Writing about Covid-19 and the D.C. jail

Jamison KoehlerCovid-19 pandemic, D.C. Superior Court, Sentencing

My father was a poet.  For those of us who know his poetry, it has always been fun to go through early drafts to see how each poem evolved.  Contrary to the advice you would get from most creative writing teachers, he always went from the specific to the more general.  In one of the drafts I have framed in my study, for example, “bough” was scratched out in favor of “tree.” My father never used adverbs or adjectives.  And any hint of sentimentality was missing by the time the poem was published.   

I take this same Raymond Carver approach when it comes to legal writing.  You focus on the facts.  You leave the hyperbole to others.  

How then do you write about the coronavirus and the D.C. jail?  Your original motion asking for release was denied after an emergency hearing that was conducted over the phone.  But your client has reached you again.  His sister patches him through.  He has a headache and fever but he has not seen a doctor.  Mostly he is scared.  You are his only hope.  

You start with the facts.  Fortunately, you have some help with that.

Responding to a class action suit filed by the Public Defender Services and American Civil Liberties Union, a federal judge launched an investigation into conditions at the jail that was based on three days of unannounced visits.  The investigators found, among other things, that both staff and inmates lacked understanding of basic protective measures, including the proper use of personal protective equipment (PPE).  Staff members often failed to use protective masks and gloves, and the masks that were used were often “ill-fitting and in very poor condition.”  The jail made no attempt to enforce social distancing rules, with “well more than five inmates typically out of their cells at a time.”  The lack of showers or clean clothes and linens and the inability to maintain contact with family members for quarantined inmates all serve as a substantial disincentive to report symptoms.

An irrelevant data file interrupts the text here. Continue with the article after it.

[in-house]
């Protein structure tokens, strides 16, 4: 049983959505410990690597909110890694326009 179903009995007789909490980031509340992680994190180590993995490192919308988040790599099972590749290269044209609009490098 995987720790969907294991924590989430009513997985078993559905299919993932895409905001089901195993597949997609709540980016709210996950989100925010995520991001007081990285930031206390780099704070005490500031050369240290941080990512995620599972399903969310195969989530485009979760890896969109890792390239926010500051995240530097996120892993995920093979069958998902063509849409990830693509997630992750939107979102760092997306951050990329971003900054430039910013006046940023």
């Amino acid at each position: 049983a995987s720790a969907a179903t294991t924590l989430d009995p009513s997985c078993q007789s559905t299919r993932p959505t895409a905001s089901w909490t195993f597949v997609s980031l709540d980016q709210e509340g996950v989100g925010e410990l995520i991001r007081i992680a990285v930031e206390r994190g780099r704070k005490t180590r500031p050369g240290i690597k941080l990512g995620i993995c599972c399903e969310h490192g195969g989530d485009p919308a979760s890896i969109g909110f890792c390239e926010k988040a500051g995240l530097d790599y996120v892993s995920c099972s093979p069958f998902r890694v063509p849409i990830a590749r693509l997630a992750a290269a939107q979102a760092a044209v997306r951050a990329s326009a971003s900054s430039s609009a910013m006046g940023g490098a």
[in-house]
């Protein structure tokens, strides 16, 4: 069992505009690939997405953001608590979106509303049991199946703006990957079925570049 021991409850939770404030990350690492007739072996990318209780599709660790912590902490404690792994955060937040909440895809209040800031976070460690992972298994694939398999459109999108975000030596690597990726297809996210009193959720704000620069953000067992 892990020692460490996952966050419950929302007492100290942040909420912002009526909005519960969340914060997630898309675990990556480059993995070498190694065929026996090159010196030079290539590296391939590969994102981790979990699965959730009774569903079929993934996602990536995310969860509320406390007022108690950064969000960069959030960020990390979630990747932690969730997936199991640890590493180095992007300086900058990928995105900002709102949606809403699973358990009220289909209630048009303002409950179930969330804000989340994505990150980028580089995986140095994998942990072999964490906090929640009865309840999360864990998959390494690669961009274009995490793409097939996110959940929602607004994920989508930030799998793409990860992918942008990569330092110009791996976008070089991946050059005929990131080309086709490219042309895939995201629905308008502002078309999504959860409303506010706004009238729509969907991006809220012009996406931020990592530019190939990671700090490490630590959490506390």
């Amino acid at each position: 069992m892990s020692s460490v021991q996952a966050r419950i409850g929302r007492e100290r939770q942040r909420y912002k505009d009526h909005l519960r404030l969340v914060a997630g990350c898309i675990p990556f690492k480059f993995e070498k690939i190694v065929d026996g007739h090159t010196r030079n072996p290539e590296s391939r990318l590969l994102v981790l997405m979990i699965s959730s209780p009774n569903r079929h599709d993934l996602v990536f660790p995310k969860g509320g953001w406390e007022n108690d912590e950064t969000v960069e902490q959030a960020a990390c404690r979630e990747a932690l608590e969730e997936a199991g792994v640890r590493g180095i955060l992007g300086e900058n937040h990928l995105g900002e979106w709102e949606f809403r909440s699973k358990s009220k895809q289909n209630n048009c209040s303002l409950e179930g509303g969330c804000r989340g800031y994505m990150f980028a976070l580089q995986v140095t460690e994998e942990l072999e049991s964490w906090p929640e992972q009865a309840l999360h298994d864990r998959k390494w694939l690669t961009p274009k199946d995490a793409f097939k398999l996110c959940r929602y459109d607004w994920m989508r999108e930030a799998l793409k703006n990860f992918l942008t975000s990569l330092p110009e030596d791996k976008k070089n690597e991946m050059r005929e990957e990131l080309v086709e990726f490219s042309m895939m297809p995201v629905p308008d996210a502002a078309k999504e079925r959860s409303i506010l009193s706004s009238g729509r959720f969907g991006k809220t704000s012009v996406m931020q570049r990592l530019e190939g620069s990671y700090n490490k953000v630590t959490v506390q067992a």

As a result of these conditions, 60 percent of the inmates are currently under quarantine, with 90 confirmed cases and at least one death.    Contrary to the prosecutor’s allegations at the hearing that the infection rate for inmates would be equivalent to rates on the outside (and besides, most inmates would survive), the confirmed infection rate for inmates was 15 times that for the city’s population as a whole.  The infection rate for jail employees was six times that of the general population. 

Next you turn to the relief you are requesting.  You know it is an ask.   How exactly do you convince the judge to bend the rules?  

A number of adjectives come to mind.  Fortunately you now have the federal judge’s own words describing the situation as “extraordinary”  and “unprecedented.” Government authorities, she finds, are aware of the risks that COVID-19 poses to inmates’ health and “have disregarded those risks by failing to take comprehensive, timely, and proper steps to stem the spread of the virus.”  Inmates, as well as society at large, are facing “an unprecedented challenge.”  The risks of contracting COVID-19 are very real for those both inside and outside” the jail.  The number of inmates being affected grows daily.  

Death, she says, is permanent.